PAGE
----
A terrible consequence of the Iraq War, and all the wars before it, is orphans. The VFW National Home for Children has been helping the children of fallen soldiers since 1925. They also provide services to the children of active duty military personnel.
Over the holiday weekend, Buick, Pontiac and GMC dealerships across the country donated $100 for every new car sold to the VFW National Home for Children.
This is a good example of a company using cause marketing to hone in on a key target audience.
- Buick, Pontiac and GMC all have older buyers so partnering with VFW's makes a lot of sense.
- As an American car company, GM is appealing to an audience that is patriotic and more likely to "buy American".
- The VFW encouraged its posts and auxiliaries to promote the partnership to its members.
- GM ran TV ads promoting the campaign last week. I saw one during the Today show.
GM no doubt hoped that vets would drive traffic to local dealerships over the long weekend. It's also one of those feel-good programs that just might convince a car shopper to buy if they were 99% sold. Like every cause marketing program, GM is trying to move customers beyond product and price and give them another good reason to do business with them.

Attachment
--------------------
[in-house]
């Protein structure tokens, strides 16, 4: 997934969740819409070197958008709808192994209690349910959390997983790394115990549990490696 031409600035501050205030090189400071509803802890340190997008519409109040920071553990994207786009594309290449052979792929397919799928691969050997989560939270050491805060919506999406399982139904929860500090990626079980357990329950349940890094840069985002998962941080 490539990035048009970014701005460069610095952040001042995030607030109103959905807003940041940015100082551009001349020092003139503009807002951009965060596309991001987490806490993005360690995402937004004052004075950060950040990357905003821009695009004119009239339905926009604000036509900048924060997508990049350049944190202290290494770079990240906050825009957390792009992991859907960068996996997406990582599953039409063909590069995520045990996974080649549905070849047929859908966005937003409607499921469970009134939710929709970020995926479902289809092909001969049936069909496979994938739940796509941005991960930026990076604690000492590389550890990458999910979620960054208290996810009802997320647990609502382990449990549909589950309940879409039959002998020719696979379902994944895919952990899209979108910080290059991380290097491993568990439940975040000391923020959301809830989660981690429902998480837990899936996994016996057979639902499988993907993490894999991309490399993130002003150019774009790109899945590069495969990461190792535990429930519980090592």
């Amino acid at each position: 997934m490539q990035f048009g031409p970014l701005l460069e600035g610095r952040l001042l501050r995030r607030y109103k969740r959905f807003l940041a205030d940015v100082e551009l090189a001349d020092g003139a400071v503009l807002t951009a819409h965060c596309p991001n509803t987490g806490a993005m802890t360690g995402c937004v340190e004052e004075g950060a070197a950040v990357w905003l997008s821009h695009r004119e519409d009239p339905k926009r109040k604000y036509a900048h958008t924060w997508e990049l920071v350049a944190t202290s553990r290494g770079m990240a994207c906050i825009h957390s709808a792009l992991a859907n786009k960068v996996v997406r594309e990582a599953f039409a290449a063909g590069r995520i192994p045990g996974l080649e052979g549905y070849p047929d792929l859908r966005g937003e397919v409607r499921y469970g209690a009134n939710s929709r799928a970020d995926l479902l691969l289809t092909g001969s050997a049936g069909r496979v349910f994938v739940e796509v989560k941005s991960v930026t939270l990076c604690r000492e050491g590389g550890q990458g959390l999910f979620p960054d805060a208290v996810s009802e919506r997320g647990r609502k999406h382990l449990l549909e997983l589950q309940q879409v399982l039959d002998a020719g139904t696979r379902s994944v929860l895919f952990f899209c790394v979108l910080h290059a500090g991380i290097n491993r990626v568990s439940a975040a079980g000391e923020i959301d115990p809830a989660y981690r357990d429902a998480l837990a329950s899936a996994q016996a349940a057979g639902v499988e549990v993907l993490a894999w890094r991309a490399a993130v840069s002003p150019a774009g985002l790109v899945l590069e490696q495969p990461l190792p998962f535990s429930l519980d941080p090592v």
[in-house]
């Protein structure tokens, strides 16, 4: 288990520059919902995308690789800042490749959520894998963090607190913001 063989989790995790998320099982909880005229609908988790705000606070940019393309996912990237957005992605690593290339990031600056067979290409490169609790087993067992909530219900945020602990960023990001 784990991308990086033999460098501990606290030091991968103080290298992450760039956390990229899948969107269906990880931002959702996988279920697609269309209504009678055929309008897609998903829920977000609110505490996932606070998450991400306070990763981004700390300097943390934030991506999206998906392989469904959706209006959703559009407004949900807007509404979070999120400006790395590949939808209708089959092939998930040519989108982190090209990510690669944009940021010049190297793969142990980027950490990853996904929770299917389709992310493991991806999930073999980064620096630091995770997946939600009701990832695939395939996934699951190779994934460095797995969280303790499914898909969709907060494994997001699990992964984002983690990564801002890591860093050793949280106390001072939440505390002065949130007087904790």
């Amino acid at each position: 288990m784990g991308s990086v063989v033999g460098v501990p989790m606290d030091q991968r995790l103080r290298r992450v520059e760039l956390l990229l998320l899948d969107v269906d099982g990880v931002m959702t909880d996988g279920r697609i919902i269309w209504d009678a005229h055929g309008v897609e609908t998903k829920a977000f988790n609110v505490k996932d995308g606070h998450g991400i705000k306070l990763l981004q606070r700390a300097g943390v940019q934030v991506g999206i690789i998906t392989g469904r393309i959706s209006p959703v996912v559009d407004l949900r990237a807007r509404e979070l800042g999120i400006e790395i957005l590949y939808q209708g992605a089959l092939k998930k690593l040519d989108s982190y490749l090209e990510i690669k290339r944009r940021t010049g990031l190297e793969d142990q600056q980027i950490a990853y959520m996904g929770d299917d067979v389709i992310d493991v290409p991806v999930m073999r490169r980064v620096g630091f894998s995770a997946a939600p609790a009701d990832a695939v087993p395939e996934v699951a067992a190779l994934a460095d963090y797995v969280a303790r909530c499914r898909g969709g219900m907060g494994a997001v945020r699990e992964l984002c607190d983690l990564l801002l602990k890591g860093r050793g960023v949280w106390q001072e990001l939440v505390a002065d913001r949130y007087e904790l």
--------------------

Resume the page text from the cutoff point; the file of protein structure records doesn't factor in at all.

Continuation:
I'm envious that the VFW had such great success with car dealerships, a category I haven't been able to crack. But even if Boston Medical Center could partner with a local dealership, could we really deliver car buyers? I'm not sure. We don't have the large, rabid donors that populate some causes (cancer, AIDS, even schools). BMC has many grateful patients, but few have the capacity to give--or to buy new cars. Conversely, our donors have capacity, but they generally have not been patients. In short, they're missing the searing emotional connection that will drive donors to say "I'm going to buy a car today!"
In addition to the VFW's large, dedicated membership, the omnipresence of the war in Iraq and the plight of innocent children gives the promotion gravitas with consumers, regardless of where they stand on the war. The stars of opportunity, timeliness, audience and emotion rarely align. The VFW is making good use of its fifteen minutes.
Not every cause marketing program works for every nonprofit. You have to weigh your assets and focus your energies on areas where you can best compete. Partnerships with car dealerships are great, but don't be surprised if they insist on tying their support directly to sales. If you can't drive sales you'll soon be out of gas.